thats a lot to carry cragging … i get by with a 38L in winter and no more than 20L in summer for day climbs
do you carry a lot of extra stuff for guiding?Mar 21, 2011 at 10:01 pm #1712471
@dirtbagclimberLocale: Pacific Northwest
I think the Cilogear 60 liter worksack would probably work fine for your needs. It can be pressed into service for lighish backpacking as it strips down well, and it will carry weight very nicely when you need it to. The standard model will be more durable than the Mountain Hardwear packs you mention, and way more so than the golite options.Mar 21, 2011 at 10:24 pm #1712476
Difference between carry in weight and climbing weight. That and how much sufferage one wants to put up with. Note even Cilogear makes their 20L packs able to mate easily to their larger packs for summit attempts.
Rock Shoes if going up 5.8 territory
4L of water/person(No water on rock climbs)
Foul weather gear
It adds up in a hurry. There is no way that fits in or on a 20L sack unless you chuck most camping gear/foul weather gear/food/rock shoes. Yea, I have taken a tarp and a half sleeping pad only along with clothes as my "shelter" for 3 days, but it ain't fun.Mar 21, 2011 at 10:35 pm #1712481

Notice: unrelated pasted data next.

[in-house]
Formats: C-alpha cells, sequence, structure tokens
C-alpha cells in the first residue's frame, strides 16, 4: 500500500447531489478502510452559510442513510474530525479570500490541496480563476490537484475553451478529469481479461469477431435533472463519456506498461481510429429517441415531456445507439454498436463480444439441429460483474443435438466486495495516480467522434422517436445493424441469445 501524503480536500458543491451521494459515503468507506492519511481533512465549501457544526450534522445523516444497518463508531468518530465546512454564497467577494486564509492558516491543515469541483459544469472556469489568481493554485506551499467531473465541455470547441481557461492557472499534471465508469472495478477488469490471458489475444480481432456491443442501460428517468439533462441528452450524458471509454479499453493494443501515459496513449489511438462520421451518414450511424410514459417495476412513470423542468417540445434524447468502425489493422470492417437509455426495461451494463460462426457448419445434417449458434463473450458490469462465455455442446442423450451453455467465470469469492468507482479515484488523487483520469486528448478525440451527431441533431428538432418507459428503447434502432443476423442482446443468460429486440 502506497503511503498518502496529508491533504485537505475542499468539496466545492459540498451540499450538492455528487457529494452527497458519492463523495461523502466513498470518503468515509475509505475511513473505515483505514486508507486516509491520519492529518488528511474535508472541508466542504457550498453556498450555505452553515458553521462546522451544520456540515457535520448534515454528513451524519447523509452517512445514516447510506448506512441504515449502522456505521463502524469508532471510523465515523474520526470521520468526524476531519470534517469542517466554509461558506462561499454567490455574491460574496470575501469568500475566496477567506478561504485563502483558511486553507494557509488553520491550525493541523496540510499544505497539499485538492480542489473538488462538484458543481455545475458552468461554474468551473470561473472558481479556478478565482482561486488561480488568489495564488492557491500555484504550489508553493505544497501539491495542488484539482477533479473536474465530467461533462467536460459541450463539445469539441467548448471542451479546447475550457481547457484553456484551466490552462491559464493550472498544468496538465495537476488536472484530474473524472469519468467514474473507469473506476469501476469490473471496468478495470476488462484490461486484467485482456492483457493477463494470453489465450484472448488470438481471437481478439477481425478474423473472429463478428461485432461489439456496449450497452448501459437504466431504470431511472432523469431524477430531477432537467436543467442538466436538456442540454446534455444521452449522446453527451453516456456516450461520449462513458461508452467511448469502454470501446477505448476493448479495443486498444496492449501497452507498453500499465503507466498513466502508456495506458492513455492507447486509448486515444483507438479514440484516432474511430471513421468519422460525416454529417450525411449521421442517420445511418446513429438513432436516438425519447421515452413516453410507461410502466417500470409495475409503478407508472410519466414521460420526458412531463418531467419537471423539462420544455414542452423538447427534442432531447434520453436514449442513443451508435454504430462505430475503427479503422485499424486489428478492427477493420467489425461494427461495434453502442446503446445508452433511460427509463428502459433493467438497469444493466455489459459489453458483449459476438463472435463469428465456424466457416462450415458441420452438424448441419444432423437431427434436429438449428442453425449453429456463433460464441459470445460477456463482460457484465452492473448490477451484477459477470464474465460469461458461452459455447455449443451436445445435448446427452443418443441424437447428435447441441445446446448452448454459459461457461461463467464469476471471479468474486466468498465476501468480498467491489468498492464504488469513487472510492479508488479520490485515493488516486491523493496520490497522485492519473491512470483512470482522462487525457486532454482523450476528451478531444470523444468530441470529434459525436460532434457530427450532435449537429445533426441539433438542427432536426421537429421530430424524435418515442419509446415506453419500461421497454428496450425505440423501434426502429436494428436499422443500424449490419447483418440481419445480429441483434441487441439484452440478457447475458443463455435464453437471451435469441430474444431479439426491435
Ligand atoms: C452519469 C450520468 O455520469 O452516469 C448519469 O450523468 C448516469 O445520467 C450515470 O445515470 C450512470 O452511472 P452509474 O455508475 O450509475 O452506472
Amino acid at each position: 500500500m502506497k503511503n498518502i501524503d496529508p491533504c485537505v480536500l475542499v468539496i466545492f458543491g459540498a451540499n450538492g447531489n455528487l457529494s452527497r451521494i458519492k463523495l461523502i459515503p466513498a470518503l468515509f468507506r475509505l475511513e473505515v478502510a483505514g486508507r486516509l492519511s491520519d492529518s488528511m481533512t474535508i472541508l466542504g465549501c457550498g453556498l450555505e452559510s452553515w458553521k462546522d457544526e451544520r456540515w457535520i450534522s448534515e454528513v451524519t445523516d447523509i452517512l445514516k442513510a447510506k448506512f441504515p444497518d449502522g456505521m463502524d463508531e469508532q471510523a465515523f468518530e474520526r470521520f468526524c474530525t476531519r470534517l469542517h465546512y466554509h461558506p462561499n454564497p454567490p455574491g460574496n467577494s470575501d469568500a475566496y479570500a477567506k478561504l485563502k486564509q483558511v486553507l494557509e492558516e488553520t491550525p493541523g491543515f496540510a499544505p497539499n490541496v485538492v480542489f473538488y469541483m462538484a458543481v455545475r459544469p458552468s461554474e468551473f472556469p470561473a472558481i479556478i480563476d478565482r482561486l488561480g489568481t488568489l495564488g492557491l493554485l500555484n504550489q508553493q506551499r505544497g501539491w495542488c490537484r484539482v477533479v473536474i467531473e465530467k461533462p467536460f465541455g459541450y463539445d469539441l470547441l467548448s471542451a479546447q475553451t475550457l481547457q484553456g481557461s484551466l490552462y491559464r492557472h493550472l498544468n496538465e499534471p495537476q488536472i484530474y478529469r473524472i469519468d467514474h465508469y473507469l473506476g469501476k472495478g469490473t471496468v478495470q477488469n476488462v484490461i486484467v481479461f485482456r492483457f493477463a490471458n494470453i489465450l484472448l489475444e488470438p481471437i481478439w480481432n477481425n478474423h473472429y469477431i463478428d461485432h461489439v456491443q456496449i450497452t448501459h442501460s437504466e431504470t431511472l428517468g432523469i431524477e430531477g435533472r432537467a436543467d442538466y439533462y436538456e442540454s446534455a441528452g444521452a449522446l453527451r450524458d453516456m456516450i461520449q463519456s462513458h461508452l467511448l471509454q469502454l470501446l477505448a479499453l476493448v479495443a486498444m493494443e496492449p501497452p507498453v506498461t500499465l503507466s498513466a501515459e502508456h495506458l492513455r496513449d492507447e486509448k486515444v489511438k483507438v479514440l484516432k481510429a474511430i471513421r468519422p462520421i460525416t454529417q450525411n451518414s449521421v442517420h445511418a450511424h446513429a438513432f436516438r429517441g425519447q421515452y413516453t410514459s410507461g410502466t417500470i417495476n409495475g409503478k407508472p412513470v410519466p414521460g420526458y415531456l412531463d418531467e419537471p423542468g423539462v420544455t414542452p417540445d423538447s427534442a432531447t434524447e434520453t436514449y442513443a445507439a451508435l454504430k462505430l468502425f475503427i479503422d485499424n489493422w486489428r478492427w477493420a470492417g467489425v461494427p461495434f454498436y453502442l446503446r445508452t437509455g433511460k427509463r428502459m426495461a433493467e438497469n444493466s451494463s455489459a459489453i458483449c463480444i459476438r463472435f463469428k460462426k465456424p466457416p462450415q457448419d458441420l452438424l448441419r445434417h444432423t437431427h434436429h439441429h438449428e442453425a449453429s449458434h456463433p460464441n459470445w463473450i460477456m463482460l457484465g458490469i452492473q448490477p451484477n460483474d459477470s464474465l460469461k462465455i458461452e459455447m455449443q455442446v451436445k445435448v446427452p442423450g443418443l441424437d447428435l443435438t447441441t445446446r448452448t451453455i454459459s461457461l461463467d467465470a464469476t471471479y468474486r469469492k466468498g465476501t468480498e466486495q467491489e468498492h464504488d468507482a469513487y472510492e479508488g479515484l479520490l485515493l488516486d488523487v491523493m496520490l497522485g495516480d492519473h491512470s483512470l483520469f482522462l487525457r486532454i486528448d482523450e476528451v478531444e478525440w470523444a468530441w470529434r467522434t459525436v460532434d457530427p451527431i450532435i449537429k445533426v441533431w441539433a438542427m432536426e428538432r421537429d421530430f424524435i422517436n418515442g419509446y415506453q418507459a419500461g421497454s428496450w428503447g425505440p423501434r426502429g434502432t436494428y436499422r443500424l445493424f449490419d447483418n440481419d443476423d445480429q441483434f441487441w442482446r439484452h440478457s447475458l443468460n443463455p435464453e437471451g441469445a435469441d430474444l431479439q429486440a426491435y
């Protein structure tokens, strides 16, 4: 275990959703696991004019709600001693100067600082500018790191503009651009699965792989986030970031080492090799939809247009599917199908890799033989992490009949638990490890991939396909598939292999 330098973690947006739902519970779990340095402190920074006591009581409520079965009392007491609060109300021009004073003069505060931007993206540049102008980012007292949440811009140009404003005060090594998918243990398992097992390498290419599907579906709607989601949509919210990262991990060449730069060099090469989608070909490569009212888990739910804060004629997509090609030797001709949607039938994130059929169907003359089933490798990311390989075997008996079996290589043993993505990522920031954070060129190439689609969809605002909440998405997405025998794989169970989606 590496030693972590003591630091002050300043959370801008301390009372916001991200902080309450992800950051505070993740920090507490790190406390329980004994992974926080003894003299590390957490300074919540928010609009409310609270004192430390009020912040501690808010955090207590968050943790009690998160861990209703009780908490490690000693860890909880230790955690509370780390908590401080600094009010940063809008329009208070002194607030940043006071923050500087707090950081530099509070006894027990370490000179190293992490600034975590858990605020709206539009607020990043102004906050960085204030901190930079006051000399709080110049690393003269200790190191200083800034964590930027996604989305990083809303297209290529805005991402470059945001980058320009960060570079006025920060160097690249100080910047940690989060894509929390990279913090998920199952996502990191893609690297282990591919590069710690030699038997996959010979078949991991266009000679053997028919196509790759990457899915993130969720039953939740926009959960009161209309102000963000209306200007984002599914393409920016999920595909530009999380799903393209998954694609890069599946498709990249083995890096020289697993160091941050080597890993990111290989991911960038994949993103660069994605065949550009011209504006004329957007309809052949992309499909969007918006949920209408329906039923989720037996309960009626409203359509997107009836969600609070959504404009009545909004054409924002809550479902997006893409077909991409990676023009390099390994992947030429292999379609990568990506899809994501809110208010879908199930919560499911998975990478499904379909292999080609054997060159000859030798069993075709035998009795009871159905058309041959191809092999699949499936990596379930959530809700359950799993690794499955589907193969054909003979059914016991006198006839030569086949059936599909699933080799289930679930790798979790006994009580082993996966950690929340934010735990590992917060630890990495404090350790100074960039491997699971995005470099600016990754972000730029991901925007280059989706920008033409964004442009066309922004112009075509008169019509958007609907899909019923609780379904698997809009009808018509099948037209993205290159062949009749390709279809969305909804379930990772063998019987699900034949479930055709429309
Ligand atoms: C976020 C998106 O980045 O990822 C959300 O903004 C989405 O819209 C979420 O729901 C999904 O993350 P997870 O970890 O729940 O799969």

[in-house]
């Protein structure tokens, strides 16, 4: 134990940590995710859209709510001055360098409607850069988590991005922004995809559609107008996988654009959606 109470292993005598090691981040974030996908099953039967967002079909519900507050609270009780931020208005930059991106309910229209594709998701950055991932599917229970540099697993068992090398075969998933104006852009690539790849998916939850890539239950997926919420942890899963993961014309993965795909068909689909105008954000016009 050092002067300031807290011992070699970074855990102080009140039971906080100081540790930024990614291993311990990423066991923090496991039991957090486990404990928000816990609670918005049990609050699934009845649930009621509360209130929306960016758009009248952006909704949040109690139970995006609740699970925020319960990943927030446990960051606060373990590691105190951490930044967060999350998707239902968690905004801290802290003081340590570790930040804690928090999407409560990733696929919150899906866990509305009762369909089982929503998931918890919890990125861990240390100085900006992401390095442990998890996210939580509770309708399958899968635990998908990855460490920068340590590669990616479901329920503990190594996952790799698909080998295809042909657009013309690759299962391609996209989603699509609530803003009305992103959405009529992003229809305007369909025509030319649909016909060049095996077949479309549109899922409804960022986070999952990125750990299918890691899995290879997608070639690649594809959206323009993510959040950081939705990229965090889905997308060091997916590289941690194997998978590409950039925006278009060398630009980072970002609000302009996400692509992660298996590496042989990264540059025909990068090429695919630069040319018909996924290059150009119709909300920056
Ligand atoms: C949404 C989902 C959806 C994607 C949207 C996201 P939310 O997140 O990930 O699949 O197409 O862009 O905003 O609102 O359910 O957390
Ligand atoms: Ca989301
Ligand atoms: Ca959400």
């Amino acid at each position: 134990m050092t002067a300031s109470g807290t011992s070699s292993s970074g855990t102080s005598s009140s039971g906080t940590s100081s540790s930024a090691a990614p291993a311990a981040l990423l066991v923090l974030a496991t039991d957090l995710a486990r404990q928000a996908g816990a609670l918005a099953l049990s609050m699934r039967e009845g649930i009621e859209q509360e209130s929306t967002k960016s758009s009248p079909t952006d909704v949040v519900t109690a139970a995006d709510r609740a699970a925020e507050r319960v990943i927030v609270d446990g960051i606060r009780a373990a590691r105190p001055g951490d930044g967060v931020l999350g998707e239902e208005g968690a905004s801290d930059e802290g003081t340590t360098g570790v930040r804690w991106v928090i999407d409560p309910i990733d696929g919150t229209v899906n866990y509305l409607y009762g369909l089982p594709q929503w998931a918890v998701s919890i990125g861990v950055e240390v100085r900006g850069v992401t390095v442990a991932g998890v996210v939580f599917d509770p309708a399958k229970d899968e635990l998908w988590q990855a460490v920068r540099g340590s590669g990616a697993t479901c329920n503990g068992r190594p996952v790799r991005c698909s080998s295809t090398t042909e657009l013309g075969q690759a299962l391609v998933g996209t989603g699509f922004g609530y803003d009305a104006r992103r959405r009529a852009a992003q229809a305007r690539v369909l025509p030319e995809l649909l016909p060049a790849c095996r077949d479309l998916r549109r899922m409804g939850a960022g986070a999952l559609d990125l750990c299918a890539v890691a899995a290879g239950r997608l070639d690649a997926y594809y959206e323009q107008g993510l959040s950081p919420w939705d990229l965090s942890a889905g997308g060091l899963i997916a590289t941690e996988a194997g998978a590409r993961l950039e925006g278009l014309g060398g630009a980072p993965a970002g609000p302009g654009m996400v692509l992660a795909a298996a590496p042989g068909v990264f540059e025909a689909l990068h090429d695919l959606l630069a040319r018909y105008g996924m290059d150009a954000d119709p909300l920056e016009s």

Ropes … over top of bag or on partner if only 1 pack used
Slings … on a gear sling carried over shoulder or on partner if only 1 pack used
Pro … on a gear sling carried over shoulder or on partner if only 1 pack used
Helmet … strapped to top of pack
tat … in pack
Rock Shoes if going up 5.8 territory … inside pack or strapped to top
3L of water/person(No water on rock climbs) … platy in pack
Camera Gear … small camera in pocket
Foul weather gear … 6 oz helium rain jacket, 5 oz MB exl all in pack
Emergency kit … small first aid, headlamp, firestarting equip, blizzard bag … all in pack
Food … in pack
a 20L-30L will allow the leader to climb packless or with a light 10-15L pack, and the follower to carry the pack with everything else in the summer
i always wonder when i see all these people at the crag carrying 50L+ packs in the summer … good luck doing any serious multipitch in em
course if yr setting up base camp its a different story … but were talking cragging methinks …Mar 21, 2011 at 11:35 pm #1712495
He wasn't talking for climbing which you obviously only need 20L pack for summitting. He was wanting something for multiday trips…Mar 21, 2011 at 11:45 pm #1712496
with a 30 min or less approach?
in that case any comfortable pack will do for setting up base … ill even carry a duffel for 30 min ;)Mar 22, 2011 at 12:00 am #1712499